Art Box was a completely innovative first of it's kind project that began in 2009. For the next 5 years, some 80 great works were recreated inside a virtual environment. Then the users were not only able to step into the canvas to enter into and explore that canvas (or photograph) from the inside, it also encouraged visitors to participate in the scenes and become part of the art themselves.
Elizabeth Broun, Director of the Smithsonian Museum of American Art was one of the first to pick up on Art Box and was a passionate advocate for this project. She says;
“The images are innovative, compelling and even beautiful in the way that they are intended to be, as homage to the original masters. I understand that a great deal of technical sophistication underpins work of this quality.
Inspiring creativity lies at the heart of what Art Box is about, and
is achieving. Engaging with individuals whose cultural life would not
normally embrace regular encounters with art - fine or contemporary, and
eliciting an appreciation and awarenes of that art in a setting that is both
fun and memorable will leave a legacy of cultural enrichment that will last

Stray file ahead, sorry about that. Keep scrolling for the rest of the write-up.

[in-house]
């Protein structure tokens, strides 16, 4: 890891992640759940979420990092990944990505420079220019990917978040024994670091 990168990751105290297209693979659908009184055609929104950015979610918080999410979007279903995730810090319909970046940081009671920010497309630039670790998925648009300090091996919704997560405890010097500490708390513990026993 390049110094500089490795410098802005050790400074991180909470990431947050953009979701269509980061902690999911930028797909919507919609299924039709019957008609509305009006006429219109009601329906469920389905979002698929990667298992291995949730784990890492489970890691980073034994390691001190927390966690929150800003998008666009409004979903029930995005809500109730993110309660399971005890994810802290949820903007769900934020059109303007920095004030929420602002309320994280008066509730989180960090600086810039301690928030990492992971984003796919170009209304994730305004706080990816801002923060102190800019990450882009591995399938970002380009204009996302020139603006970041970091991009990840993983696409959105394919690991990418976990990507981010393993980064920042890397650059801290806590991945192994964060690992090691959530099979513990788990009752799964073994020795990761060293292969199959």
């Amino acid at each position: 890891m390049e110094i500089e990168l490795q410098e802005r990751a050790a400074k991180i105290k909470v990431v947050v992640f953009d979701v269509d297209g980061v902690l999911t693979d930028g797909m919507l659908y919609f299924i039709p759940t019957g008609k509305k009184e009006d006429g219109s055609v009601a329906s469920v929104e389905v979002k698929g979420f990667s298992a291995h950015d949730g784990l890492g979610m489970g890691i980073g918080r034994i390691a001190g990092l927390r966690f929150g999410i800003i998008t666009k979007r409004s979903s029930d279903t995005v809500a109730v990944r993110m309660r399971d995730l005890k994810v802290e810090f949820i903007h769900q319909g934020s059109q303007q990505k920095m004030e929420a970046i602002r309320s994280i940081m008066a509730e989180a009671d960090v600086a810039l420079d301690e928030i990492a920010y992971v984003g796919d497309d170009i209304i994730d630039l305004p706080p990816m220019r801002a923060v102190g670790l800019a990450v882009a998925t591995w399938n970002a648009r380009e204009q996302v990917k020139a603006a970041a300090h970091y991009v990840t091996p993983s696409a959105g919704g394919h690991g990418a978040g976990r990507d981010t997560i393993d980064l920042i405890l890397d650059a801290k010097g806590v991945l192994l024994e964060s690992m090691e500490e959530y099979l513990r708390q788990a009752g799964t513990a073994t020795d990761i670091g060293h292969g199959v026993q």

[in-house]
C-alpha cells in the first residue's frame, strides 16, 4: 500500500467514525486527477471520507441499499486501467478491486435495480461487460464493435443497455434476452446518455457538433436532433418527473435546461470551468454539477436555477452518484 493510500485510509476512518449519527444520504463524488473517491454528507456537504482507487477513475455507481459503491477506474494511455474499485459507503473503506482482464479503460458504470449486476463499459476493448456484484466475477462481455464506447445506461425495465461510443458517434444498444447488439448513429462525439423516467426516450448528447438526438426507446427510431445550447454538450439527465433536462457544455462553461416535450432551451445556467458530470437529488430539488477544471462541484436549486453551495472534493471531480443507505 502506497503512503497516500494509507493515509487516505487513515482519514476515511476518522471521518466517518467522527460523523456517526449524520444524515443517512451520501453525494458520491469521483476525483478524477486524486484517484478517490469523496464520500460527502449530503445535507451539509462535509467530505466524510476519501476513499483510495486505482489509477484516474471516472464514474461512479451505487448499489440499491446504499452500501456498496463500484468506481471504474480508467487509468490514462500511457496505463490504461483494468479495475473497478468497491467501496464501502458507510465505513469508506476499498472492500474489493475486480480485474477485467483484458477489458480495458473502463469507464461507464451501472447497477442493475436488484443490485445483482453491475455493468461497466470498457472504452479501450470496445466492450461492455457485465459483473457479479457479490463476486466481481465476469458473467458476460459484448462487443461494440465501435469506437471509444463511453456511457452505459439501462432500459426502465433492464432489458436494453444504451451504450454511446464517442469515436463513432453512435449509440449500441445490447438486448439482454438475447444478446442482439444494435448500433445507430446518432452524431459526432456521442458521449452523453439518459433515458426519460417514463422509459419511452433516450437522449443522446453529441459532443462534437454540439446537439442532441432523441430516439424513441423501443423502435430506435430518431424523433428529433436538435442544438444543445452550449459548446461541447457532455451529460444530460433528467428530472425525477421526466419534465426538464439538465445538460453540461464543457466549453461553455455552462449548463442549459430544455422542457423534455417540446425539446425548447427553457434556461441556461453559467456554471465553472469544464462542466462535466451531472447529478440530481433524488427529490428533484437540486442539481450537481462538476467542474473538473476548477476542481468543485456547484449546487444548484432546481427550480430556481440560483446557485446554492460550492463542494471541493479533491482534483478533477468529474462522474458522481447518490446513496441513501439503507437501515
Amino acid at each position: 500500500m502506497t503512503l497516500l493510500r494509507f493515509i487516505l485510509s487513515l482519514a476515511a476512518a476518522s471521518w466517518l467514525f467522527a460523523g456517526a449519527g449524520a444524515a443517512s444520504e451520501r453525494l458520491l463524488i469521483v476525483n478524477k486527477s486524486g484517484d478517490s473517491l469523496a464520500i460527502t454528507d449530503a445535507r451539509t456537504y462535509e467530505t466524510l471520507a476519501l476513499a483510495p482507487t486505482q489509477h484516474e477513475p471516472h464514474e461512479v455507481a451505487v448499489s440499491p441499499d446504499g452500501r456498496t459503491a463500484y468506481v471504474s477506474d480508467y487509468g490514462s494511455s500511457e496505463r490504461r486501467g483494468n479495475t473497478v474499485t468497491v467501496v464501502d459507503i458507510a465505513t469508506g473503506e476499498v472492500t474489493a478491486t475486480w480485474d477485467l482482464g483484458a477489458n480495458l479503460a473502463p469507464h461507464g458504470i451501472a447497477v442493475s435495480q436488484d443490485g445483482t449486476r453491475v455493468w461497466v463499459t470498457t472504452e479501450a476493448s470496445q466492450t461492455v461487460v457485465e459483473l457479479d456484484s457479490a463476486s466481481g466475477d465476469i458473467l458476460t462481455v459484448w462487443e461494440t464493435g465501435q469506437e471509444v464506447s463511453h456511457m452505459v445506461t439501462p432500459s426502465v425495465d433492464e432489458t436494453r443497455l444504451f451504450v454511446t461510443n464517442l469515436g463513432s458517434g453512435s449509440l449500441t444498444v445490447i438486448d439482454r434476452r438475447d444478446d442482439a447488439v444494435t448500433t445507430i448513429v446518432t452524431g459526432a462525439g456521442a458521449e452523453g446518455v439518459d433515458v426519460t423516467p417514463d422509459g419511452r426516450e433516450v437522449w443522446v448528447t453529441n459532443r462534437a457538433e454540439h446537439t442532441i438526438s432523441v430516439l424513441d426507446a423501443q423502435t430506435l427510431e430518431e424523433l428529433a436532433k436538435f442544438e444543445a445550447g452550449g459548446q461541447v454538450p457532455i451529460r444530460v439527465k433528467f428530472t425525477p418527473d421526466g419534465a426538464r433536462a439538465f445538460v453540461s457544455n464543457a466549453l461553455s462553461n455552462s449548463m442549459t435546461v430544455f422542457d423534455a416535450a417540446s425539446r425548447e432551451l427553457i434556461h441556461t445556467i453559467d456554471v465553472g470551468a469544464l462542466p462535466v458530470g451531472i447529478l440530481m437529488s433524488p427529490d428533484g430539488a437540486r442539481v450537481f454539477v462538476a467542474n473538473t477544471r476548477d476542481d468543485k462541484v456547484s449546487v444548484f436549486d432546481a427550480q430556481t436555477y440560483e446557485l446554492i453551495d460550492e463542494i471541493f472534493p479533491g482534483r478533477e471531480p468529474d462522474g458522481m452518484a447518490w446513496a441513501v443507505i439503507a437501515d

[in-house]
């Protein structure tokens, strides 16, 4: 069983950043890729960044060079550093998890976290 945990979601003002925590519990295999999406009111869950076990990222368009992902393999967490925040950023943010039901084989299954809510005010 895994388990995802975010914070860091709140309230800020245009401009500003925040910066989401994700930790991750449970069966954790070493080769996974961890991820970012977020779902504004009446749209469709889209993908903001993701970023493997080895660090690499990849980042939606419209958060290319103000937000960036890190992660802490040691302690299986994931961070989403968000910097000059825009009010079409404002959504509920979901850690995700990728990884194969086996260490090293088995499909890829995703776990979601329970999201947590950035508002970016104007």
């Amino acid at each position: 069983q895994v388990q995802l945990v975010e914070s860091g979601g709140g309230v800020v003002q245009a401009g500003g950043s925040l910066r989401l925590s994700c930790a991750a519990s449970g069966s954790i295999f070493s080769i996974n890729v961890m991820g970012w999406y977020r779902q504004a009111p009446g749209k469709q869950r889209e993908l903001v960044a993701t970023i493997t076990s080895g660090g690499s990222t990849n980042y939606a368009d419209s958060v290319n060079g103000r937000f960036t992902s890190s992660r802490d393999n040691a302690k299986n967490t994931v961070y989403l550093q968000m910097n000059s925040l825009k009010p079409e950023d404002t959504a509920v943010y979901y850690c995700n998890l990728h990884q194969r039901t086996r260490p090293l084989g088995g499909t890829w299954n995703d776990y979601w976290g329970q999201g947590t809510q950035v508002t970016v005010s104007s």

a lifetime. Similarly, engaging with established art lovers in a new and innovative environment can provoke fresh insights and a re-evaluation of established dogmas about what art is and it's role in the life of the individual and the community. The potential of Art Box to impact positively upon knowledge, creativity, and creative collaboration is unlimited.”
In total some 80 works of art were re-imagined and recreated in a digital setting. The environment chosen was part of a massive multiplayer system which made it possible to encourage real people, via their avatars, to inhabit the roles of the central characters in famous (and not so famous) artworks. In this way it becomes possible to re-style, re-interpret and re-make great art, according to your own vision. The work could be experienced fully immersively using the Occulous Rift or via a standard monitor. The results were then available as digital photographs which were taken away and used by the (verified 47,782) participants in countless ways, from online identities to customised phone cases.
In a final phase, the virtual was bought into the physical world as a video installation which was shown at several art fairs and festivals in London. Today it remains available online in both interactive (OSGrid) and passive (Youtube) forms.